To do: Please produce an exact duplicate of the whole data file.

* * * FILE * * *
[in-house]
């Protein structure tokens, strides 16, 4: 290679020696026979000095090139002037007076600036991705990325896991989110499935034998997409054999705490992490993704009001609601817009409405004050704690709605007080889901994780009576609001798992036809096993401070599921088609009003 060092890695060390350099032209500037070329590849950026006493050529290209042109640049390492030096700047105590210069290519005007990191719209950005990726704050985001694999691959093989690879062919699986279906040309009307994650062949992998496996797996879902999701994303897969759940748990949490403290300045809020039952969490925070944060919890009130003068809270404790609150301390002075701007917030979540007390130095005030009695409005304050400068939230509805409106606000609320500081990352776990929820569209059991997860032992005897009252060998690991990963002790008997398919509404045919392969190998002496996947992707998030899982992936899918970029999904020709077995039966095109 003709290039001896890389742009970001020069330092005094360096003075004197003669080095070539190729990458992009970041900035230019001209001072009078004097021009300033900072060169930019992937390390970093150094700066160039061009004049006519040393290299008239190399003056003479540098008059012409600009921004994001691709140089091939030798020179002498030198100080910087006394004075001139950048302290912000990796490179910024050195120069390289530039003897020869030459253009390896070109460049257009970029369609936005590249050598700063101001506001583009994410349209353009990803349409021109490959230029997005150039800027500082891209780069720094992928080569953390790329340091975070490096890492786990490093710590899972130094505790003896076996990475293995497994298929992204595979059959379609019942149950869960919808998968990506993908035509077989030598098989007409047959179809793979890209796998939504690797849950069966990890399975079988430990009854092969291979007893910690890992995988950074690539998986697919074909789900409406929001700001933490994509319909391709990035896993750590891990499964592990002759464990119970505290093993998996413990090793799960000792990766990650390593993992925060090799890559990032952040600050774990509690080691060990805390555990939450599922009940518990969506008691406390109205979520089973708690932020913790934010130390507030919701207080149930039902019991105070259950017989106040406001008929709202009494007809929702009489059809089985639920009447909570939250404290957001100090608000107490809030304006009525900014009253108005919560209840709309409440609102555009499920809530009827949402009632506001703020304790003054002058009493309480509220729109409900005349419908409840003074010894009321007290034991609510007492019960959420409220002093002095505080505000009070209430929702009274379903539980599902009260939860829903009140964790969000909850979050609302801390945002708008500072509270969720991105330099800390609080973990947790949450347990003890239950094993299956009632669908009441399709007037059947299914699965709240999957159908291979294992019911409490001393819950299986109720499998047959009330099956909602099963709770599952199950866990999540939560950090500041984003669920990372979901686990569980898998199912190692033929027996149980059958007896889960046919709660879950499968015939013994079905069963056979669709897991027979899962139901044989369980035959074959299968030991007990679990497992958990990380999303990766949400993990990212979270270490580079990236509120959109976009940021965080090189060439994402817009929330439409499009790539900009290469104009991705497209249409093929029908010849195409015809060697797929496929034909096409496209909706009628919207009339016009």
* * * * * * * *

[in-house]
């Protein structure tokens, strides 16, 4: 290679020696026979000095090139002037007076600036991705990325896991989110499935034998997409054999705490992490993704009001609601817009409405004050704690709605007080889901994780009576609001798992036809096993401070599921088609009003 060092890695060390350099032209500037070329590849950026006493050529290209042109640049390492030096700047105590210069290519005007990191719209950005990726704050985001694999691959093989690879062919699986279906040309009307994650062949992998496996797996879902999701994303897969759940748990949490403290300045809020039952969490925070944060919890009130003068809270404790609150301390002075701007917030979540007390130095005030009695409005304050400068939230509805409106606000609320500081990352776990929820569209059991997860032992005897009252060998690991990963002790008997398919509404045919392969190998002496996947992707998030899982992936899918970029999904020709077995039966095109 003709290039001896890389742009970001020069330092005094360096003075004197003669080095070539190729990458992009970041900035230019001209001072009078004097021009300033900072060169930019992937390390970093150094700066160039061009004049006519040393290299008239190399003056003479540098008059012409600009921004994001691709140089091939030798020179002498030198100080910087006394004075001139950048302290912000990796490179910024050195120069390289530039003897020869030459253009390896070109460049257009970029369609936005590249050598700063101001506001583009994410349209353009990803349409021109490959230029997005150039800027500082891209780069720094992928080569953390790329340091975070490096890492786990490093710590899972130094505790003896076996990475293995497994298929992204595979059959379609019942149950869960919808998968990506993908035509077989030598098989007409047959179809793979890209796998939504690797849950069966990890399975079988430990009854092969291979007893910690890992995988950074690539998986697919074909789900409406929001700001933490994509319909391709990035896993750590891990499964592990002759464990119970505290093993998996413990090793799960000792990766990650390593993992925060090799890559990032952040600050774990509690080691060990805390555990939450599922009940518990969506008691406390109205979520089973708690932020913790934010130390507030919701207080149930039902019991105070259950017989106040406001008929709202009494007809929702009489059809089985639920009447909570939250404290957001100090608000107490809030304006009525900014009253108005919560209840709309409440609102555009499920809530009827949402009632506001703020304790003054002058009493309480509220729109409900005349419908409840003074010894009321007290034991609510007492019960959420409220002093002095505080505000009070209430929702009274379903539980599902009260939860829903009140964790969000909850979050609302801390945002708008500072509270969720991105330099800390609080973990947790949450347990003890239950094993299956009632669908009441399709007037059947299914699965709240999957159908291979294992019911409490001393819950299986109720499998047959009330099956909602099963709770599952199950866990999540939560950090500041984003669920990372979901686990569980898998199912190692033929027996149980059958007896889960046919709660879950499968015939013994079905069963056979669709897991027979899962139901044989369980035959074959299968030991007990679990497992958990990380999303990766949400993990990212979270270490580079990236509120959109976009940021965080090189060439994402817009929330439409499009790539900009290469104009991705497209249409093929029908010849195409015809060697797929496929034909096409496209909706009628919207009339016009």